By now you're aware of the so-called "Biggest Loser" study that was published in Obesity. The study's findings: After following the show's contestants from season 8 for six years, researchers discovered that most had gained back much of the weight they lost. The reason: Your body works against you.
When you lose a lot of weight too quickly, your body compensates by slowing your metabolism so you need to eat fewer calories (up to 500 fewer calories) than before just to maintain your weight loss. At the same time, your body gets flooded with hunger hormones so you're constantly craving (fatty) foods.
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But that doesn't mean you should give up on weight loss. Shedding a few pounds guarantees you reap all the health benefits: a healthier heart, a lowered risk of developing diabetes, high-blood pressure, and even cancer. Doctors say you should aim to lose 5 to 10 percent of your weight if you're overweight or obese, but any amount is better than none.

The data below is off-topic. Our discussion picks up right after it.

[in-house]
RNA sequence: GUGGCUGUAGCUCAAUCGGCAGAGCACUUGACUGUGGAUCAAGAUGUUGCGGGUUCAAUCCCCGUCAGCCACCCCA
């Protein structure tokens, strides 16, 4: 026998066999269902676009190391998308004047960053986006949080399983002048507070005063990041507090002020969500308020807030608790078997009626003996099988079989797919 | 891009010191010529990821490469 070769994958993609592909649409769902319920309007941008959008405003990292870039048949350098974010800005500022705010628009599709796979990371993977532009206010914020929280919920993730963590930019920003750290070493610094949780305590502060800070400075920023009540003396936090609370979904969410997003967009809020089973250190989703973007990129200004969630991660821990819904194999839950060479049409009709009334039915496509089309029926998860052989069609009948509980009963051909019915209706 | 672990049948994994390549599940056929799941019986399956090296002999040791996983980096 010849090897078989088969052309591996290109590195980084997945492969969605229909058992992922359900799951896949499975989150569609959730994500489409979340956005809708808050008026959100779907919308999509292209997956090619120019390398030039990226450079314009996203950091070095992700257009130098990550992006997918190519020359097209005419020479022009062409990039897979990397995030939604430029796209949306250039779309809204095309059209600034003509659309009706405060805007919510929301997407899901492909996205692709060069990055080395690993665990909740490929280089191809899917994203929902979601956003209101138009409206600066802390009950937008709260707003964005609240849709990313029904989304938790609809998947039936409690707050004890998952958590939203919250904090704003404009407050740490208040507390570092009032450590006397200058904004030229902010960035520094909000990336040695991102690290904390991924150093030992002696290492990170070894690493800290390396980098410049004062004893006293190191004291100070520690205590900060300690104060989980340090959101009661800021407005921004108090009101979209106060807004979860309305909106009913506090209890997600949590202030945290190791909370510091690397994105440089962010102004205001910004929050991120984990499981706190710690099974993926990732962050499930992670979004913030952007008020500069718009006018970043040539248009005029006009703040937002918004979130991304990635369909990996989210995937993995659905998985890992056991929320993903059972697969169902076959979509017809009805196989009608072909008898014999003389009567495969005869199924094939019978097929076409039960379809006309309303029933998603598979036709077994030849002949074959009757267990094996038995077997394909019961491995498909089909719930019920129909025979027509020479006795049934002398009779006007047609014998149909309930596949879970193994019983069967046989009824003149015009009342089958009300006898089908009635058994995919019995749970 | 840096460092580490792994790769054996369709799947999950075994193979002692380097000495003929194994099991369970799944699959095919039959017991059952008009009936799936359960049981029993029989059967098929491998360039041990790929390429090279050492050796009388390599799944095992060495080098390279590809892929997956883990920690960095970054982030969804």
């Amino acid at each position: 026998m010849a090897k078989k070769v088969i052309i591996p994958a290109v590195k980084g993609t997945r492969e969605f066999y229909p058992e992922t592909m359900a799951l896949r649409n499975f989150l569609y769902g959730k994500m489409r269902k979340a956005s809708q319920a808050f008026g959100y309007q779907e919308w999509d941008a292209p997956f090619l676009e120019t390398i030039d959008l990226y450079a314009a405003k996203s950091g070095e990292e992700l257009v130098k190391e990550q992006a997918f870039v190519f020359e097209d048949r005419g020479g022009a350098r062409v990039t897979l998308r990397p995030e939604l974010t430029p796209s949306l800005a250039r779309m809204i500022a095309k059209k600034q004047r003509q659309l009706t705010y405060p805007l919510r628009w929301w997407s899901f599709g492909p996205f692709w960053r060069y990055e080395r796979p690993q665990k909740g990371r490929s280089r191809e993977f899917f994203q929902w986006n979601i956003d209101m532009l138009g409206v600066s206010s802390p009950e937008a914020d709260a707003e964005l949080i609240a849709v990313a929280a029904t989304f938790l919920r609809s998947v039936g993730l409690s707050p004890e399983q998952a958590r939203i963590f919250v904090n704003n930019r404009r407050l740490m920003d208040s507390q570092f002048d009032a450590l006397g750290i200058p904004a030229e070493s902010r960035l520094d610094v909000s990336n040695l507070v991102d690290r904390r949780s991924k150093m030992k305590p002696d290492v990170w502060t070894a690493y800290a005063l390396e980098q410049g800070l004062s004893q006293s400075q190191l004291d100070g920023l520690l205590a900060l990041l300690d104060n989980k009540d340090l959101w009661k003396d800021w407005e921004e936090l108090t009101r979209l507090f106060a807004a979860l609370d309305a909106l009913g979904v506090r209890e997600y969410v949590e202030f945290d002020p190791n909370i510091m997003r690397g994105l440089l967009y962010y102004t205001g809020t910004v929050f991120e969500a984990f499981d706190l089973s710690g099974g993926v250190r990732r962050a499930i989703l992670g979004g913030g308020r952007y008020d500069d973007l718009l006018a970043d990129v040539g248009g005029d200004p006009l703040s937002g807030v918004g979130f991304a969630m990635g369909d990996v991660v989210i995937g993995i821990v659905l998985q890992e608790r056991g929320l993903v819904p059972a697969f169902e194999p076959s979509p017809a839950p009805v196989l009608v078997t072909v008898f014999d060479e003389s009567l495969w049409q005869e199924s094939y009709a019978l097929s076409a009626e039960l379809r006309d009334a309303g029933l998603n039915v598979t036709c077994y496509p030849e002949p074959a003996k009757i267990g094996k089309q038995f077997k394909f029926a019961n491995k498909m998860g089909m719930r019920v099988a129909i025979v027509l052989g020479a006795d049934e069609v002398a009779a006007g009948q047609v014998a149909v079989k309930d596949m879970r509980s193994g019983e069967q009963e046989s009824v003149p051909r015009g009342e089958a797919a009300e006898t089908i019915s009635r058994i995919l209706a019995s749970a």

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As Dr. Donna Ryan, an obesity researcher, told NPR.org, we need to change our thinking: "If we can get improvements in health, that's really what weight loss is all about. I think we need to shift our focus away from how we look and our body size to how a little bit of weight loss can really produce dramatic improvements in body health."
So talk to your doctor about how many pounds you need to lose--and the best way to get to your healthiest weight.
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